Oakland’s Very OwnOakland’s Very Own, affectionately coined “OVO,” is a no frills restaurant / lounge in North Oakland with a laid-back vibe and some of the most unique, brilliantly colorful cocktails I’ve ever seen. Gummy worms, dried ice and fresh fruit are all fair game when it comes to the garnishes that adorn libations. And while I haven’t eaten here, the food menu looks to be as creative as the drinks, with options like the Henny wings special, “Asian style” garlic noodles and various prawn / fried fish / veggies plates. Rounding out what OVO has to offer, there are DJs spinning the latest and greatest R&B / hip-hop, and also complimentary games to borrow, including a larger-than-life Jenga set and playing cards.
Tip: Don’t forget to check out the outdoor patio in the back!




Oeste Bar & Restaurant – Launched by three women entrepreneurs, Oeste Bar & Restaurant is a two-story destination in the heart of Old Oakland. It’s got all the right ingredients to make for a must-visit lounge: a competitive happy hour menu, a swanky décor that includes exposed bricks and sultry lighting, a lovely rooftop patio and a DJ playing a mix of R&B / hip-hop / rap classics. It’s often packed to the brim on weekend nights, with hundreds of well-dressed patrons in their 20s, 30s and 40s filling every nook and cranny possible.
Tip: Right next door is Oeste Café, serving up coffee and pastries, Tuesdays through Sundays in the mornings and early afternoons.






Red Bay Coffee Public Roastery, Coffee Bar & Garden – The Red Bay Coffee flagship in Fruitvale is much more than a coffee shop. It’s a gathering space for not-to-be-missed events like Jidenna’s listening party, and an oasis amongst coffee machinery and burlap sacks to simply plug away on work for a few hours on the weekend. In addition to having Afro-centric merchandise and décor (think shirts that say “Coffee: Africa’s gift to the world” and a gigantic living plant on the wall that’s shaped like Africa), Red Bay has your given coffee standards — like lattes, espressos and more. It also features seasonal beverages, like one of my all-time faves, the candied yam latte.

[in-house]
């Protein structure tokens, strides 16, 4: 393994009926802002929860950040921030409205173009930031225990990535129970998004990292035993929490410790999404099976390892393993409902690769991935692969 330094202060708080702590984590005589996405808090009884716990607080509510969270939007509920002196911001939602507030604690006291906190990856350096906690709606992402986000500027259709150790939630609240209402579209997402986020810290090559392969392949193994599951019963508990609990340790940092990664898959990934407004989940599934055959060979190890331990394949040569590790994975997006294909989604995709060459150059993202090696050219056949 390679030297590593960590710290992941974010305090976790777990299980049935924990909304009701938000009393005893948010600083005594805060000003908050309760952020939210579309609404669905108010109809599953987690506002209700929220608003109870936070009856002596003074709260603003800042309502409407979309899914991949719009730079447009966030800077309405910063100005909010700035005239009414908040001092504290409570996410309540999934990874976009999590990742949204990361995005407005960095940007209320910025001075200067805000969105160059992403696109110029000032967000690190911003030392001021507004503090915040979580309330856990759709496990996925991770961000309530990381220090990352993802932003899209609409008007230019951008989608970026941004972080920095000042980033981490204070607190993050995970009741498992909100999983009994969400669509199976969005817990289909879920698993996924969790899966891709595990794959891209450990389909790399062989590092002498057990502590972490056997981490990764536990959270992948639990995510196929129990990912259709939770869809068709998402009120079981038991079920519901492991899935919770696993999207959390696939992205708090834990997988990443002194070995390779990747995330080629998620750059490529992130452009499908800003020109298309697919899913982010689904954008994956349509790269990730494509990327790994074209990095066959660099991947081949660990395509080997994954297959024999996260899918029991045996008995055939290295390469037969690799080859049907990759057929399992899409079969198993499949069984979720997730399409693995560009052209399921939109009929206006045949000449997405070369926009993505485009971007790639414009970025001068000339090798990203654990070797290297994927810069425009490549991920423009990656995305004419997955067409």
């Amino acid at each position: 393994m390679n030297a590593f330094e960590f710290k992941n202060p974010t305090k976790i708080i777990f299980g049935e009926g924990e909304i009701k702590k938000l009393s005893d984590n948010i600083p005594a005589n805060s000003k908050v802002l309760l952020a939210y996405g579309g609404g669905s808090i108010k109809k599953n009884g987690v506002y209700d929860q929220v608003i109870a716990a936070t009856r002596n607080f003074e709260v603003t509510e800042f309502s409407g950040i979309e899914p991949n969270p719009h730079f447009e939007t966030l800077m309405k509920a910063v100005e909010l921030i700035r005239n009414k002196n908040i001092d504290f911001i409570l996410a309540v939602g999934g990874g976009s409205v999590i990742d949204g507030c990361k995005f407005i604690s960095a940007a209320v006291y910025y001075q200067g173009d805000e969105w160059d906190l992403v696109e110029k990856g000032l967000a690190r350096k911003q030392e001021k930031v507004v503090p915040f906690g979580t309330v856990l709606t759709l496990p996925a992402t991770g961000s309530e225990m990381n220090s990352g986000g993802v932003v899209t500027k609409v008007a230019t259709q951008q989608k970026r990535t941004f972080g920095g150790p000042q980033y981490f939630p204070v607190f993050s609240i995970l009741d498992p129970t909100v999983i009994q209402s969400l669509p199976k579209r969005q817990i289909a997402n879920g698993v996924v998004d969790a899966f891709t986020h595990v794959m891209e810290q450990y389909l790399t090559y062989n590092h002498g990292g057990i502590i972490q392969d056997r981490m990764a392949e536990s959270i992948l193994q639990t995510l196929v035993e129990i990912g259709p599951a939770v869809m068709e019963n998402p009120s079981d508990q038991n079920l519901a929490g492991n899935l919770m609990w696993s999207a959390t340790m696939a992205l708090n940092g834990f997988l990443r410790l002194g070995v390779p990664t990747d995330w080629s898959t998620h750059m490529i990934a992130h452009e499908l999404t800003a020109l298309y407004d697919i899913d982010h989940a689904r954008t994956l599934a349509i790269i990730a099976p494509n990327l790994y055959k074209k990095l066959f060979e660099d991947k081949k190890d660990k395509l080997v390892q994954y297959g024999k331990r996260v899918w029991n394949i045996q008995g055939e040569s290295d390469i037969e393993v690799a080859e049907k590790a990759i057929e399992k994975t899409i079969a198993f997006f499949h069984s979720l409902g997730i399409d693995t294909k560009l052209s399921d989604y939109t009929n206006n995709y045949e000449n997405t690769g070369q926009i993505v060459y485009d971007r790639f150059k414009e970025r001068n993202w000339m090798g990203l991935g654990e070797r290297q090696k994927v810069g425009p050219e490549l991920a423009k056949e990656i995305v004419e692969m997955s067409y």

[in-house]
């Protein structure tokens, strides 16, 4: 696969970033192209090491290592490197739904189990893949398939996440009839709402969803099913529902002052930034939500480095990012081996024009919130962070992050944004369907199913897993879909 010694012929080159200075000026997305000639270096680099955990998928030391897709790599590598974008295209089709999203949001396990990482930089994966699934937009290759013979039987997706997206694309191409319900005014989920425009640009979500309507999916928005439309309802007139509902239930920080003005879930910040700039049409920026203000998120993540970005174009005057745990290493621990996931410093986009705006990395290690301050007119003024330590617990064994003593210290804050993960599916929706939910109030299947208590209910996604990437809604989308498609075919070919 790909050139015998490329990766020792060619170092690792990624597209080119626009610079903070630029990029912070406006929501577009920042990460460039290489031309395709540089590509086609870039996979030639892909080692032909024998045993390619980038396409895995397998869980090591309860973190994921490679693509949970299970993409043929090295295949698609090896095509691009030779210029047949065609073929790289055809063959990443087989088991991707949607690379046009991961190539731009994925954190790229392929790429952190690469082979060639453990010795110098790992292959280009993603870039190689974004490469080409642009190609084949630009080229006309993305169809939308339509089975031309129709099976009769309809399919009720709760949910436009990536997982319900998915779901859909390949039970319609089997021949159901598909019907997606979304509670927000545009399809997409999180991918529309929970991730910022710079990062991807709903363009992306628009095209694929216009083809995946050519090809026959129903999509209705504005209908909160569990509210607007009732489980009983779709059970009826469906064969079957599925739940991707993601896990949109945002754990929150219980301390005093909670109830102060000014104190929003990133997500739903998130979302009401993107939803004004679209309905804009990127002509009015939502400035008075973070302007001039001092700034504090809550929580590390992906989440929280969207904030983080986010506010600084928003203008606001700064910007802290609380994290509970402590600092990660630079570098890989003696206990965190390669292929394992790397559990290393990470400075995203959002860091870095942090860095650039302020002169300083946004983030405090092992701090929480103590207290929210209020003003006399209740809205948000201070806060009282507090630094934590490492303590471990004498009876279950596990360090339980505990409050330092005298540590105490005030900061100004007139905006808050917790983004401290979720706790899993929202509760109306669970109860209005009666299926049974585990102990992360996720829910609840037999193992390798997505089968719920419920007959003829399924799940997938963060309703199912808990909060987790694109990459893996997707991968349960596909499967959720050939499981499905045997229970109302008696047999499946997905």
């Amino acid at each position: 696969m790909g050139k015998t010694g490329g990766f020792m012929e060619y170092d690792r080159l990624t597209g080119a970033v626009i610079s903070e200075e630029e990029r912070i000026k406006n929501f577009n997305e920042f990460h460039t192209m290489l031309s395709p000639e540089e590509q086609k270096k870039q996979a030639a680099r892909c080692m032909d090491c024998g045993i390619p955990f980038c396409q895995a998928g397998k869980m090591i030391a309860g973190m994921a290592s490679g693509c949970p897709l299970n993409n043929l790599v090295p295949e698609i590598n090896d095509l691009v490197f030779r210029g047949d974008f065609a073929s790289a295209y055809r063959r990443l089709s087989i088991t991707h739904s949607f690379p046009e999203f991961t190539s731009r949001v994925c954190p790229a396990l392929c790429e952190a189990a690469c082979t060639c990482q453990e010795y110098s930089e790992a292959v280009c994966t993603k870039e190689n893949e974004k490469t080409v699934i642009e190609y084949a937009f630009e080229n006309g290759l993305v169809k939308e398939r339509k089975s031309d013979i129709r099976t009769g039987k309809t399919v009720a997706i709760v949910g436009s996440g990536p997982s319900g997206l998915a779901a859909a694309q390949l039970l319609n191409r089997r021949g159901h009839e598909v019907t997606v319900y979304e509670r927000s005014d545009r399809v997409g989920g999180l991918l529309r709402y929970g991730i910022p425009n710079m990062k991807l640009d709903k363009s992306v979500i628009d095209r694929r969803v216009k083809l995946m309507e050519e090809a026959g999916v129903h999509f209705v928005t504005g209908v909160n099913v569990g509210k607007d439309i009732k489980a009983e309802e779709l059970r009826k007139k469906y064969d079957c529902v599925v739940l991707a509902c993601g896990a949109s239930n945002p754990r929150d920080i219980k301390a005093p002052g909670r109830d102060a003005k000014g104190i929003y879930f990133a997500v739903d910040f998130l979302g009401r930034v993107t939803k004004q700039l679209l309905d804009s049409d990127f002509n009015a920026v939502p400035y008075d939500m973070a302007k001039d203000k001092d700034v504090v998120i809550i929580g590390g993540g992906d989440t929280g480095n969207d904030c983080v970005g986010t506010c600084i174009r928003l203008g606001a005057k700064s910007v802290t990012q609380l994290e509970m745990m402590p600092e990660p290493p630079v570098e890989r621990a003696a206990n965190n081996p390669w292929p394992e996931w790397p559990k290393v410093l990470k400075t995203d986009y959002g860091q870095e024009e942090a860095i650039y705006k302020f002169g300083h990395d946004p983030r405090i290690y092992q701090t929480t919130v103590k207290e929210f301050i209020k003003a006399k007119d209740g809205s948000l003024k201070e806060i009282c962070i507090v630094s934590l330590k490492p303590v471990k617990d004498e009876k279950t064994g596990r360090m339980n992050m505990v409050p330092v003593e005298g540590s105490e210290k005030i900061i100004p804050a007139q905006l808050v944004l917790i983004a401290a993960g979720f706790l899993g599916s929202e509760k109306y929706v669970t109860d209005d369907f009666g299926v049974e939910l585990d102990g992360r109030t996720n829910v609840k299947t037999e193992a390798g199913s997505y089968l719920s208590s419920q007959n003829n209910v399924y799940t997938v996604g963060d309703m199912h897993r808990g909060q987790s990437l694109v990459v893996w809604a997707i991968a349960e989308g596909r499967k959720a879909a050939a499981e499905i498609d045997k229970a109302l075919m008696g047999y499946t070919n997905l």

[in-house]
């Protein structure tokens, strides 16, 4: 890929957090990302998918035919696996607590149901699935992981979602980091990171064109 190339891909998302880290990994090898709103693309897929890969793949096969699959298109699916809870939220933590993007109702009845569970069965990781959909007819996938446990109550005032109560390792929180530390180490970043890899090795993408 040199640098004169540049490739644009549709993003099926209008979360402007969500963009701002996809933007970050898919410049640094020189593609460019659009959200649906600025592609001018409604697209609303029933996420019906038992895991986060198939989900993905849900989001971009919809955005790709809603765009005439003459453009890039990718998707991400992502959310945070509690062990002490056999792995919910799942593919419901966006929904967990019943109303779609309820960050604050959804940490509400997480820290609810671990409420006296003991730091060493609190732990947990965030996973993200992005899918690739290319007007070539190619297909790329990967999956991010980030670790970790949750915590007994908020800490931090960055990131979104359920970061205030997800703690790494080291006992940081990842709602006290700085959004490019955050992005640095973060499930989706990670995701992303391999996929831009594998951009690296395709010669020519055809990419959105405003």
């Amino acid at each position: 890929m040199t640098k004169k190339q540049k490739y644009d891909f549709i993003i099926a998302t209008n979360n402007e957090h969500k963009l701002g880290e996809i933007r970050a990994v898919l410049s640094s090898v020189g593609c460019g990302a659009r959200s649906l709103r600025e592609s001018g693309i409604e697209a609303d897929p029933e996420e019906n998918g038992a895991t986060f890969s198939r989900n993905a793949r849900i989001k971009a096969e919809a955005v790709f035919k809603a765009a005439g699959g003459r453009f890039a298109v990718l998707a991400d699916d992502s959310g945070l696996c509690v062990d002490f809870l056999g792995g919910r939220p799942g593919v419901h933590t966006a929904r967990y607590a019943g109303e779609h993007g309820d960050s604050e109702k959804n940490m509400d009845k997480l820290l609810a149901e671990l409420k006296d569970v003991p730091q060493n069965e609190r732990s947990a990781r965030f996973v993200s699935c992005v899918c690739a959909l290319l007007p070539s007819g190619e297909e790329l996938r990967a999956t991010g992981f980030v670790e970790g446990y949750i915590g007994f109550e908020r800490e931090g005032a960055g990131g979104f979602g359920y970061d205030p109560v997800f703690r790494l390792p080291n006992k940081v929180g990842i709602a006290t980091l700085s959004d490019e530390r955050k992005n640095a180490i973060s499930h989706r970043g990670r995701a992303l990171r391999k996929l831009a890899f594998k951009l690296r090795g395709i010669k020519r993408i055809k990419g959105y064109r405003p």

Tip: Can’t make it to the Fruitvale flagship? Red Bay also has to-go stand in Uptown, off Broadway Ave. and Grand Ave.




Smokin Woods – At Smokin Woods, you’ll find well seasoned, falling-off-the-bone BBQ that’s perfectly complemented by sides like potato salad, sweet BBQ baked beans and collard greens (with pork). Nestled in between a handful of other restaurants on Temescal’s main culinary hub, Temescal Ave., Smokin Woods tastefully blends a fast casual dining concept with laidback bar vibes, all under the backdrop of rich, earthy wooden fixtures. Order at a counter outside before entering to pick your seat anywhere to your liking and then wait for your food to arrive. The bar makes very stiff drinks and also streams sporting events, like basketball and football games.
Tip: While the meat comes “dry,” Smokin Woods also has its very own delicious BBQ sauces to sample in two flavors: Original and Sweet Heat.





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Tuesday, January 28, 2020

Where to Eat: Celebrating Oakland Restaurant Week @ Bird & Buffalo



The Eats: Casual Thai cuisine including favorites like Grilled Spicy Lao Pork Sausage, Larb, Papaya Salad and Mango & Sticky Rice

The Location: Temescal (Oakland)

The Vibes: Down-to-earth, casual

Good for: Alone, dates, groups (small and large), the kiddies

When-To-Go: C
losed Mondays; Tuesday – Sunday, 11:30 a.m. – 2 p.m. // 5 – 10 p.m.

The $$ Factor: Snacks, $7.95; Entrees, $8.95 - $14.95; Sides, $2.50 - $4.95

The 4-1-1: No hard liquor, but wine and beers are available, along with specialty coffees, teas and even whole coconuts

Parking Situation: Street parking and a small adjacent parking lot

I’ll Be Back…: For the Mango & Sticky Rice!


As a huge fan of Los Angeles’ own dineL.A. Restaurant Week, I was excited to find out that The Town has its very own restaurant week, too. Duly named Oakland Restaurant Week, it recently commemorated a 10-year anniversary and held annual festivities over the course of 12 days earlier this month. Participating places offer pre-fixe menus at set prices and there was also a handful of events, including a chef dinner series, a scavenger hunt and more.

While more than 100 restaurants participated, I only had a chance to visit one this time around: Bird & Buffalo. Located on the bustling Telegraph Ave. in Temescal, this no-frills but homely eatery specializes in “rustic” Thai food. That includes grilled meats, larbs (a.k.a. meat salads), bowls and snacks like skewers and veggie rolls.

Specifically for Oakland Restaurant Week, Bird & Buffalo featured a $20 three-course “Thai Soul Food Tray.” Guests had the option to pick and choose items from three categories: Snack, Salad and Grill. The presentation of the entire dinner was super cute — with everything literally all on a tray.



From the four Snack options — fried mushrooms, garlic green beans, spicy Lao pork sausage and grilled chicken hearts — I opted for the green beans. They were well cooked and quite flavorful.

There were two Salad choices — larb with tofu and oyster mushrooms, or a green papaya salad, served either Thai or Lao style. I got the Thai salad while my friend got the Lao salad, which is similar to the Thai style, but with additional salted crab & fish paste. I thoroughly enjoyed my salad, which had a delightfully sweet and tangy zest to it, but we both agreed the Lao, which was more on the savory side, wasn’t our favorite for the night.